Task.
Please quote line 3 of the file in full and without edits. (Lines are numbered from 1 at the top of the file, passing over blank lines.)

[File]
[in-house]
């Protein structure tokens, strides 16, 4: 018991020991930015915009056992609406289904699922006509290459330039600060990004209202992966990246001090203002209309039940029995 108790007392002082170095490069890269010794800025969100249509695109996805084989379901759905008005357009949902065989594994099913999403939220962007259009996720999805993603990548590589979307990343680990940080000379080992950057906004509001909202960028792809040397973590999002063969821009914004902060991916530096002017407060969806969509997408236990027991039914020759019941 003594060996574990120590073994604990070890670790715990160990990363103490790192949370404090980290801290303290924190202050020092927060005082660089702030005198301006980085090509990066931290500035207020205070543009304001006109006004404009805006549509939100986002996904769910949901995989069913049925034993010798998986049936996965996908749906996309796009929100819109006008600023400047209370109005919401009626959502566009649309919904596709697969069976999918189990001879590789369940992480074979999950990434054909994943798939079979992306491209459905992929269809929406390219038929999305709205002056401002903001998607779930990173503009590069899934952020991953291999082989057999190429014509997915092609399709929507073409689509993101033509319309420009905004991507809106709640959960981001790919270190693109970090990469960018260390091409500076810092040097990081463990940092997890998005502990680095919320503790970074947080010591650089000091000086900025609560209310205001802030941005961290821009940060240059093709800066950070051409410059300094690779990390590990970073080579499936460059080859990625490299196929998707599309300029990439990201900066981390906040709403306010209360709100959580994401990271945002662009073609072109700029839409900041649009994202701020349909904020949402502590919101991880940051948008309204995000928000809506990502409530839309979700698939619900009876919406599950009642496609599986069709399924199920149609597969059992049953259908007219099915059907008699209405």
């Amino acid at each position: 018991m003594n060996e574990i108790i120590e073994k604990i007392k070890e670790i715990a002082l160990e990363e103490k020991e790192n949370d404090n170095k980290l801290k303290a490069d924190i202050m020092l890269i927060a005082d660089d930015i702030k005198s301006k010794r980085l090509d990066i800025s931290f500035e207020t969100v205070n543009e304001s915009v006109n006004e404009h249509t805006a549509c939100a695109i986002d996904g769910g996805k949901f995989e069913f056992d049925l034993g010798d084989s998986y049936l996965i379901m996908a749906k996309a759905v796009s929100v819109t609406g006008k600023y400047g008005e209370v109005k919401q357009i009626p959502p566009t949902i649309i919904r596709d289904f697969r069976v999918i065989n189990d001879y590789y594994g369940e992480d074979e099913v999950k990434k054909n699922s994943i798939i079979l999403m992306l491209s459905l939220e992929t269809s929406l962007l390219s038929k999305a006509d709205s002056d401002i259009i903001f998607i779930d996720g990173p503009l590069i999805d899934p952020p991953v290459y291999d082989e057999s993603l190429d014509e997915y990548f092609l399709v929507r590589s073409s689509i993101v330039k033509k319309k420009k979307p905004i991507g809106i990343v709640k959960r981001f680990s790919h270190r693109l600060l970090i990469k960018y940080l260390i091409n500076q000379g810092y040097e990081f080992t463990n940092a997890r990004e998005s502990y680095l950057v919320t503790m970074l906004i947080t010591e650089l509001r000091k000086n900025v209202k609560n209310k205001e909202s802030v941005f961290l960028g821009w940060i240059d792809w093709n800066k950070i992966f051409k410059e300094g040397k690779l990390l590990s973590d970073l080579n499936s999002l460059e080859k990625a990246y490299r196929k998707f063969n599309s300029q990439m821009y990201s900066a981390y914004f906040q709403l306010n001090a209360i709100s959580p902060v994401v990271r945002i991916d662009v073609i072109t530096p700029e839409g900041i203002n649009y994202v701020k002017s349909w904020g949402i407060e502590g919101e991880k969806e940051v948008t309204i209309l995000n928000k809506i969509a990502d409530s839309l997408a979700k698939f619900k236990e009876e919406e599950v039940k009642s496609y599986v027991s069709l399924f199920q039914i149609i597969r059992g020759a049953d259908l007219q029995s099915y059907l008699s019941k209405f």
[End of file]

């Amino acid at each position: 018991m003594n060996e574990i108790i120590e073994k604990i007392k070890e670790i715990a002082l160990e990363e103490k020991e790192n949370d404090n170095k980290l801290k303290a490069d924190i202050m020092l890269i927060a005082d660089d930015i702030k005198s301006k010794r980085l090509d990066i800025s931290f500035e207020t969100v205070n543009e304001s915009v006109n006004e404009h249509t805006a549509c939100a695109i986002d996904g769910g996805k949901f995989e069913f056992d049925l034993g010798d084989s998986y049936l996965i379901m996908a749906k996309a759905v796009s929100v819109t609406g006008k600023y400047g008005e209370v109005k919401q357009i009626p959502p566009t949902i649309i919904r596709d289904f697969r069976v999918i065989n189990d001879y590789y594994g369940e992480d074979e099913v999950k990434k054909n699922s994943i798939i079979l999403m992306l491209s459905l939220e992929t269809s929406l962007l390219s038929k999305a006509d709205s002056d401002i259009i903001f998607i779930d996720g990173p503009l590069i999805d899934p952020p991953v290459y291999d082989e057999s993603l190429d014509e997915y990548f092609l399709v929507r590589s073409s689509i993101v330039k033509k319309k420009k979307p905004i991507g809106i990343v709640k959960r981001f680990s790919h270190r693109l600060l970090i990469k960018y940080l260390i091409n500076q000379g810092y040097e990081f080992t463990n940092a997890r990004e998005s502990y680095l950057v919320t503790m970074l906004i947080t010591e650089l509001r000091k000086n900025v209202k609560n209310k205001e909202s802030v941005f961290l960028g821009w940060i240059d792809w093709n800066k950070i992966f051409k410059e300094g040397k690779l990390l590990s973590d970073l080579n499936s999002l460059e080859k990625a990246y490299r196929k998707f063969n599309s300029q990439m821009y990201s900066a981390y914004f906040q709403l306010n001090a209360i709100s959580p902060v994401v990271r945002i991916d662009v073609i072109t530096p700029e839409g900041i203002n649009y994202v701020k002017s349909w904020g949402i407060e502590g919101e991880k969806e940051v948008t309204i209309l995000n928000k809506i969509a990502d409530s839309l997408a979700k698939f619900k236990e009876e919406e599950v039940k009642s496609y599986v027991s069709l399924f199920q039914i149609i597969r059992g020759a049953d259908l007219q029995s099915y059907l008699s019941k209405f």